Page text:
What is BHO?
I’m sure you already know what BHO is if you’re attempting to learn how to make it. But for those of you who aren’t familiar, let’s take a look at what it is. BHO stands for butane hash oil and is also referred to as honey, hash oil, wax, shatter, and so on. What else isn’t included in the term “BHO”? Live resin and rosin are the two most popular non-BHO extracts. Looking to try something new? Check out this.
How to Make BHO with the Best Butane for BHO
It derives its name from the technique by which it is produced. So, how do you prepare cannabis oil? Instead of using water or alcohol as you would when making hash, butane is used to extract the THC.
It’s manufactured by filling a tube with plant trimmings or buds and then dissolving the THC in butane. It also absorbs the strain’s various terpenes. This allows your wax to absorb the flavor of your strains, which may make them even more powerful than when smoked as flower.
You then remove the concentrate from butane using a unique vacuum or a closed loop system that applies heat to it, keeping it at a low boiling temperature. The hash that remains is almost pure THC and isn’t for the faint of heart.
Closed-Loop Exyration Equipments
The gas from the open-blasting device can be harmful, especially if there is a spark. Open blasting is one of the most hazardous extraction techniques. Closed-loop butane and propane extraction allows operators to use butane and propane in a contained environment.
BHO extractors are available in a variety of sizes, designs, and prices. They all have the potential to produce a solvent-free BHO product. Ideally, processors would start with a simple setup and gradually add more functions as they gain experience. For personal or sample-size extractions with quick processing, a 1 pound top fill tabletop device is an excellent place to start.
You may transition from a passive ROR system to active rack systems that can handle several pounds at a time as your experience and confidence grow. High-volume BHO production requires larger, more commercial-grade and automated equipment that can manage dozens of pounds of material.
The plant material is placed in the material column in the closed-loop extraction method. The butane is cooled to low temperatures in a solvent column and then pumped over a packed material column. The cannabinoids and terpenes are removed from the plant using a solvent to produce BHO crude oil.
In the collection tank, butane is extracted from the solvent and BHO extracts. The evaporated butane is extracted via a gas compressor from the recovery column. After passing through the condensing column, the solvent transforms butane gas into a liquid form again.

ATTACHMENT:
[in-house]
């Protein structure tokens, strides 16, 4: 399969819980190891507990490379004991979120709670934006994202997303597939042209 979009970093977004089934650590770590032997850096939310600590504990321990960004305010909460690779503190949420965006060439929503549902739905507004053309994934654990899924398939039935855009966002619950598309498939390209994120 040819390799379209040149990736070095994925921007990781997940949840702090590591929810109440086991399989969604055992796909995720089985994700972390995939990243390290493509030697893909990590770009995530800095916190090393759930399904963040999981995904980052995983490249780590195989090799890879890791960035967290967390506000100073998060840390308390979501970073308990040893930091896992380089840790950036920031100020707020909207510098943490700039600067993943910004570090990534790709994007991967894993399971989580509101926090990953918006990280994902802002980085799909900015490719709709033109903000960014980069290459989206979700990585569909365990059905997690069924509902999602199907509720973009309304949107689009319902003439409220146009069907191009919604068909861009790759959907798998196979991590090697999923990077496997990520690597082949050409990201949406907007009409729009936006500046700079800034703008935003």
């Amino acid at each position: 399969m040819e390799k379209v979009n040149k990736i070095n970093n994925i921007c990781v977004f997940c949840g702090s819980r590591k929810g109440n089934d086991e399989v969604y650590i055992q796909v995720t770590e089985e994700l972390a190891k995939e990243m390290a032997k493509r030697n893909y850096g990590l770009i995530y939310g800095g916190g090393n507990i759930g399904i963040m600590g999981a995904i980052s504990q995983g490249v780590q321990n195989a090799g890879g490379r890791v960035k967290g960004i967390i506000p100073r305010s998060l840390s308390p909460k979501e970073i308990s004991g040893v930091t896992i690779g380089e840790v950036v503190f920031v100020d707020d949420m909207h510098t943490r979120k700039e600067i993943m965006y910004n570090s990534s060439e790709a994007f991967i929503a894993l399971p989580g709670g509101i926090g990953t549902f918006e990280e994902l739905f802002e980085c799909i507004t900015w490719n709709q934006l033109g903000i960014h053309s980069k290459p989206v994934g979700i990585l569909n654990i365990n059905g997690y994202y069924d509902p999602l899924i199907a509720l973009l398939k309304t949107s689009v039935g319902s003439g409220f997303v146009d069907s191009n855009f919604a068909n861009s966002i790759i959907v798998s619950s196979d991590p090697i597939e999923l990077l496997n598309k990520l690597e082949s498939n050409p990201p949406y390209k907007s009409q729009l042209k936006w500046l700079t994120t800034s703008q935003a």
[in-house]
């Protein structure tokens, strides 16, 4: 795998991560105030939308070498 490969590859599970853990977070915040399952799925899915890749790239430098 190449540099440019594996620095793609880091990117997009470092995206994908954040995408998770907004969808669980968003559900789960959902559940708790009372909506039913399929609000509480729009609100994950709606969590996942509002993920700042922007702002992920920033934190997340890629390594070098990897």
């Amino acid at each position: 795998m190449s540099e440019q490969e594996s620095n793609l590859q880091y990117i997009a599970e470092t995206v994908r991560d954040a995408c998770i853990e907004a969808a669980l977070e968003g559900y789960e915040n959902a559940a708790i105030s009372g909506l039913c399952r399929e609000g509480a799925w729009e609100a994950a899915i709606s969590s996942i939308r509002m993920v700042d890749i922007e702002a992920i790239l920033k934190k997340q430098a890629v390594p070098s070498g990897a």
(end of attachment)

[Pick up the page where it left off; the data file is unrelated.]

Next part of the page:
When purchasing your BHO extractor, be sure to consider the amount you’ll be extracting. Is the extraction equipment big enough to process the quantity of production? Stainless steel is typically used for BHO columns because it keeps the solvent cleaner and does not rust with time.
Hoses are a necessary component of a closed loop system. Hoses can be used as piping for your closed loop system or to link equipment such as heaters and chillers to a compact distillation unit.
Hoses should be long-lasting and anti-static, with the extraction room’s temperature specified for extremely low or high temperatures. Hoses come in a variety of sizes, from a few inches to several feet long.
You Can Determine Hash Oil Quality Based on Its Texture
We as consumers have little criteria to go by when it comes to hash oil: the product might be labeled with the strain’s name and maybe the cannabinoid content. As a result, many people have relied on appearance and texture to judge hash oil.
Oil can range in texture from soft to hard, runny to solid, brittle to crumbly, sticky to dry. These textures are frequently loosely grouped under the following names: shatter, wax, honeycomb, budder, and pull-and-snap. The differences between these oils may be significant; however they are only superficial.
The biggest misconception that most people have is that the final product of their oil, concentrate, wax, and shatter looks like some sort of chain of command. The difference could be as simple as a few molecules of water; it’s all there.”
Transparent Shatter is the Mark of Quality
Consumers are often under the impression that hash oil’s finest quality is shatter, which is so clear that you can see through it. Shards is a stunning sight to behold with a glass-like viscosity and transparency, but what gives it an edge over other types of hash? This notion has mythical origins, according to Refine Seattle and its partners at Steep Hill.
“[Steep Hill Labs] has done over 10,000 tests, and when we test these concentrates, it’s more likely that clear shatter will have higher parts-per-million residual solvents,” Ryan explained. “That doesn’t imply there isn’t any clear shatter that doesn’t come out with no PPMs; it just means that most of the time, shatter will be greater.”
Trace solvents (e.g., butane) that weren’t completely removed from the product are referred to as parts per million, or PPMs. Ryan explained that shatter has a higher PPM because it goes through a different purging procedure with lower purging temperatures. Even with hash oil, appearances aren’t everything.